The redirection of energy carriers from Russia to Asia is “more relevant than ever” amid strained relations between Moscow and Brussels over Russia’s invasion of Ukraine. This was announced by Oleg Aksyutin, deputy chairman of the Gazprom board, in a speech at the 11th International Gas Forum in St. Petersburg, Russia, France Press reported.
According to him, China, where “a doubling of consumption can be expected”, and India, where demand is also increasing, will be the main importers of Russian gas in the next few years.
“The expression ‘to turn’ (to Asia) suggests a hasty decision. However, this is not true: the diversification of our activities in the East has actually been carried out for two decades,” said the representative of Gazprom.
“The heart of the world gas industry from now on is directed to the East,” Aksyutin also said, adding that the European industry is “rapidly losing its competitiveness.”
Earlier in the day, Gazprom said it produced “300.8 billion cubic meters of gas” in the period from January 1 to September 15, down 15.9 percent year-on-year, according to the company’s preliminary data.
Exports to countries outside the Commonwealth of Independent States, of which Russia is a member, decreased by 38.8 percent compared to the same period in 2021, reaching 84.8 billion cubic meters of gas.
In his speech, Aksyutin also touched on the issue of the future of the gas market, saying that in 2023 and 2024, a significant increase in the supply of liquefied natural gas on the global market is not expected. “North American LNG producers can only increase supplies in the long term, and only if prices remain high.”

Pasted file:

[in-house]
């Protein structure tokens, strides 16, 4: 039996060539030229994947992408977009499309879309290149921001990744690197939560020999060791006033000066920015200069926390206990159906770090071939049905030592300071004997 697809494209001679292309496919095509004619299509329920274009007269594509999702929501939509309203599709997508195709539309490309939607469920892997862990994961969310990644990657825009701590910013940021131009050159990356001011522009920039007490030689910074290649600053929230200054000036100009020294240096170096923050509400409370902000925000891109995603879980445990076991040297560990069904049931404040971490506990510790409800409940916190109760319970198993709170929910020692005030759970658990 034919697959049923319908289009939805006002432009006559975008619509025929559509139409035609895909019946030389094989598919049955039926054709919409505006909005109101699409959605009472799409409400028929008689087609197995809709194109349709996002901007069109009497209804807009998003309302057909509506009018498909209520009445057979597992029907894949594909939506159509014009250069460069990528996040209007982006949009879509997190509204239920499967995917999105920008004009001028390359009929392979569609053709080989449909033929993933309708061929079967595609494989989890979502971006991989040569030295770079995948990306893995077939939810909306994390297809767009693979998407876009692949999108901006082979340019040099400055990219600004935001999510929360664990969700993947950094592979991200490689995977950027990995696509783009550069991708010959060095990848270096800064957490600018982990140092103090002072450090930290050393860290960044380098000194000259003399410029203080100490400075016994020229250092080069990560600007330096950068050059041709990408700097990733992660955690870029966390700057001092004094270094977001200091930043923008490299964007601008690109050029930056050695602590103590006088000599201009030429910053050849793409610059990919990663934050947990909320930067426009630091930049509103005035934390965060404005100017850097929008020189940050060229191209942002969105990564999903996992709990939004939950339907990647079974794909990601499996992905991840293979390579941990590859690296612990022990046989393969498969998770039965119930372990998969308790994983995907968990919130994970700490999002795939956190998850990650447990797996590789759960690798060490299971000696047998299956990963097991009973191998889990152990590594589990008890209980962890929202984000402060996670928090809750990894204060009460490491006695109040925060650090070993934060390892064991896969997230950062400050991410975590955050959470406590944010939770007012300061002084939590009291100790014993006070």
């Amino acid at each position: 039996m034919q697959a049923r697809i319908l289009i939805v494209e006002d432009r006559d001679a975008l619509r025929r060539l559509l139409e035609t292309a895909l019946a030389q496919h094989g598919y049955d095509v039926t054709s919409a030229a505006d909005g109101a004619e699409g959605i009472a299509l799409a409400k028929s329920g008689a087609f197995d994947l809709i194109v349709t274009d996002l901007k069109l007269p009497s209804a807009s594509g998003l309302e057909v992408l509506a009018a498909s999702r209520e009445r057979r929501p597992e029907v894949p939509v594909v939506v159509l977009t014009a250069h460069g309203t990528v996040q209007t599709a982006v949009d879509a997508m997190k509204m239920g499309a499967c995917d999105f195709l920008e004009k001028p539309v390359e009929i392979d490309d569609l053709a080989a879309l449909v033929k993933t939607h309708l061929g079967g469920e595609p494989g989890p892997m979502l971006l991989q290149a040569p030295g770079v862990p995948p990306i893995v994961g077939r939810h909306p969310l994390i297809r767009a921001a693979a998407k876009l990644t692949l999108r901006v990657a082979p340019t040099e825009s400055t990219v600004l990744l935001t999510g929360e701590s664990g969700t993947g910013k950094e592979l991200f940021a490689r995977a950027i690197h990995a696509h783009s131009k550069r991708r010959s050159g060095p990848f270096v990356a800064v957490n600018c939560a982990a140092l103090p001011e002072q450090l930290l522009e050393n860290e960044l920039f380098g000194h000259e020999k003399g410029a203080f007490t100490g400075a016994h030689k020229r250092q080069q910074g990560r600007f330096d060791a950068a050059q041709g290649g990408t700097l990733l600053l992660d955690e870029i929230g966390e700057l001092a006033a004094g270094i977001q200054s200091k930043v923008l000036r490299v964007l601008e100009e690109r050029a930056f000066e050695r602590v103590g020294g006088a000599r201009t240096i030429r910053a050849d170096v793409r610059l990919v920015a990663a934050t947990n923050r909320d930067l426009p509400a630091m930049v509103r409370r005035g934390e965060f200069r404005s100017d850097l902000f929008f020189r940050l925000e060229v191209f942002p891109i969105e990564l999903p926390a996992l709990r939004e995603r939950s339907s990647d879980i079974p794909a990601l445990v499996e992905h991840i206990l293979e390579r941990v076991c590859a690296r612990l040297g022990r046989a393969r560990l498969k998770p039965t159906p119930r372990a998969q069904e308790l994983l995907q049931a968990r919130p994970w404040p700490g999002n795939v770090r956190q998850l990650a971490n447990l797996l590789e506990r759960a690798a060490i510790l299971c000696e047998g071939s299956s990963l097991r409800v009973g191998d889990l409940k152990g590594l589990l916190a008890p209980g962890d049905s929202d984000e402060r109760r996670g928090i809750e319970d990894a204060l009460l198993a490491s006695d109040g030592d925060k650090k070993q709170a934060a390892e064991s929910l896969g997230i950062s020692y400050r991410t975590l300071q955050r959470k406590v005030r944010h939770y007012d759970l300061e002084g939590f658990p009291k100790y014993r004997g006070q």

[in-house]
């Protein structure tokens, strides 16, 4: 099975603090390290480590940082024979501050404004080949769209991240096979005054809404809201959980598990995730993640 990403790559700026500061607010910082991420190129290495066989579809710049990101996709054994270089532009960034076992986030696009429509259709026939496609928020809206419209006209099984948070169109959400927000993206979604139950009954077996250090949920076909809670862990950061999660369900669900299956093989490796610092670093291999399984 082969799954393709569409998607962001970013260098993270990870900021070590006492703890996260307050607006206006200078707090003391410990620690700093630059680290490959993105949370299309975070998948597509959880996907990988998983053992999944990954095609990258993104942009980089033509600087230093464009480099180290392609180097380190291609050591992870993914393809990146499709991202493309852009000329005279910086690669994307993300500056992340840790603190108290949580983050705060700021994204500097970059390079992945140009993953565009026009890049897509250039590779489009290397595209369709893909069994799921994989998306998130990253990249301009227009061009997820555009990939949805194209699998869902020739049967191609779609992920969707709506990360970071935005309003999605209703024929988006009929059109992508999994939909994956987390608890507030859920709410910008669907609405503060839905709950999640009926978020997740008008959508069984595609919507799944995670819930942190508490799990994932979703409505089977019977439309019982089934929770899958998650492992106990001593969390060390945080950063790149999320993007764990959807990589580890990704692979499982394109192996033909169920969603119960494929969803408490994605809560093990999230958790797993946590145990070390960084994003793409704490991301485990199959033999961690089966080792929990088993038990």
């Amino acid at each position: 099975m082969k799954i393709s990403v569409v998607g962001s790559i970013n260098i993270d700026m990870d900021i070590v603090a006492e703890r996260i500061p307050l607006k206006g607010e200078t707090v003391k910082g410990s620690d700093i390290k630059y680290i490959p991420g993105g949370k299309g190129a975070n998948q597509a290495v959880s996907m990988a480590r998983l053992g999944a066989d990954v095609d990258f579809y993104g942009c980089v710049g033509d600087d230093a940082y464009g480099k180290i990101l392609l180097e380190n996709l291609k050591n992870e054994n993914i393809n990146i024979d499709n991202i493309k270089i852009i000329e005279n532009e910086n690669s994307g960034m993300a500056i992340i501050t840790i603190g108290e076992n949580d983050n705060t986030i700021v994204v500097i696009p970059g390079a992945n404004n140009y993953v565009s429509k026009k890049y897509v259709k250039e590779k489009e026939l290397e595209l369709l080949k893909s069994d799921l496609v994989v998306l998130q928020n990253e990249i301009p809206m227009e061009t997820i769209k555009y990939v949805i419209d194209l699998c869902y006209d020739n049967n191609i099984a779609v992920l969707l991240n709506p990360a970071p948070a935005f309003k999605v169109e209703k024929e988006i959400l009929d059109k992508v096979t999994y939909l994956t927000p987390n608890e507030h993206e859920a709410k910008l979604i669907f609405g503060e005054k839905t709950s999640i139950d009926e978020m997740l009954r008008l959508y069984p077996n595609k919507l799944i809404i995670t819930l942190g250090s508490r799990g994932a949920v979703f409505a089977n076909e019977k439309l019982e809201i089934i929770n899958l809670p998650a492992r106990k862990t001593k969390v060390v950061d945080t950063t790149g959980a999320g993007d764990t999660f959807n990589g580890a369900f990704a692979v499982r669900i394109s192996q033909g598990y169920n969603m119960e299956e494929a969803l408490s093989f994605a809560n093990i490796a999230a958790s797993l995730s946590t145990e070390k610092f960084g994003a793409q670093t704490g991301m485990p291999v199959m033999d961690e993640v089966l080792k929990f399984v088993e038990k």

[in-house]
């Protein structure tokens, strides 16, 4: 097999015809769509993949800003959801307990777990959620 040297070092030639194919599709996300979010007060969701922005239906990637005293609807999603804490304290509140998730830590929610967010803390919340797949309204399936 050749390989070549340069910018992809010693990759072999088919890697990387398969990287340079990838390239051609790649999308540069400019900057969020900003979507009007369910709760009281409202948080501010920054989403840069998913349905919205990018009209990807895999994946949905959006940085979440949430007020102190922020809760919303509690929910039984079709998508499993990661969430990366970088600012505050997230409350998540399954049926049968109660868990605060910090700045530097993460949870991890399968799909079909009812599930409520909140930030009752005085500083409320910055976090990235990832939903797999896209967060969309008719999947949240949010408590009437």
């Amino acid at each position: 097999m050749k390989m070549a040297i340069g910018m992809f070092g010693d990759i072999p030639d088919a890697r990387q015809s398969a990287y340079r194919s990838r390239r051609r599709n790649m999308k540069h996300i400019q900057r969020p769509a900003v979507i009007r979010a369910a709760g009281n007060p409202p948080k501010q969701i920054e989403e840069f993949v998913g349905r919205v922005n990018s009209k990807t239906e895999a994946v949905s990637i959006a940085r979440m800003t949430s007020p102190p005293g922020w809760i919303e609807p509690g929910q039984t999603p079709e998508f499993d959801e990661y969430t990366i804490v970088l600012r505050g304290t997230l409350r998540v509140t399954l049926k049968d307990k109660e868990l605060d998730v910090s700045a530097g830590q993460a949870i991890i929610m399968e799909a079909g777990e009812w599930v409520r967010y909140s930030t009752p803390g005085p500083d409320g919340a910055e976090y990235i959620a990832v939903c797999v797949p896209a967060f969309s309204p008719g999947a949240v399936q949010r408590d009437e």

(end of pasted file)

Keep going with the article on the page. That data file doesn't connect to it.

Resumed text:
“Significant volumes of LNG on world markets may not appear until 2025. Europe will have to compete fiercely for these volumes with importers from Asian countries. This will lead to an increase in the shortage of LNG on the world market, and from there – and to an increase in prices,” added Aksyutin, quoted by TASS.
According to him, the main beneficiary of the energy crisis in Europe is the United States, which has managed to increase its supplies of LNG to the continent.
Asked about the effects of the withdrawal of Western equipment suppliers from Russia, the deputy chairman of the board of Gazprom replied that the holding will not experience a shock, because it has been working on replacing these supplies for a long time.
“Since 2016, only Russian pipes have been used in the construction of 100 percent of them (gas pipelines – Belarus) (…) The gas pumping units are also Russian-made.” Everything related to the management system and infrastructure is also of Russian origin, he explained.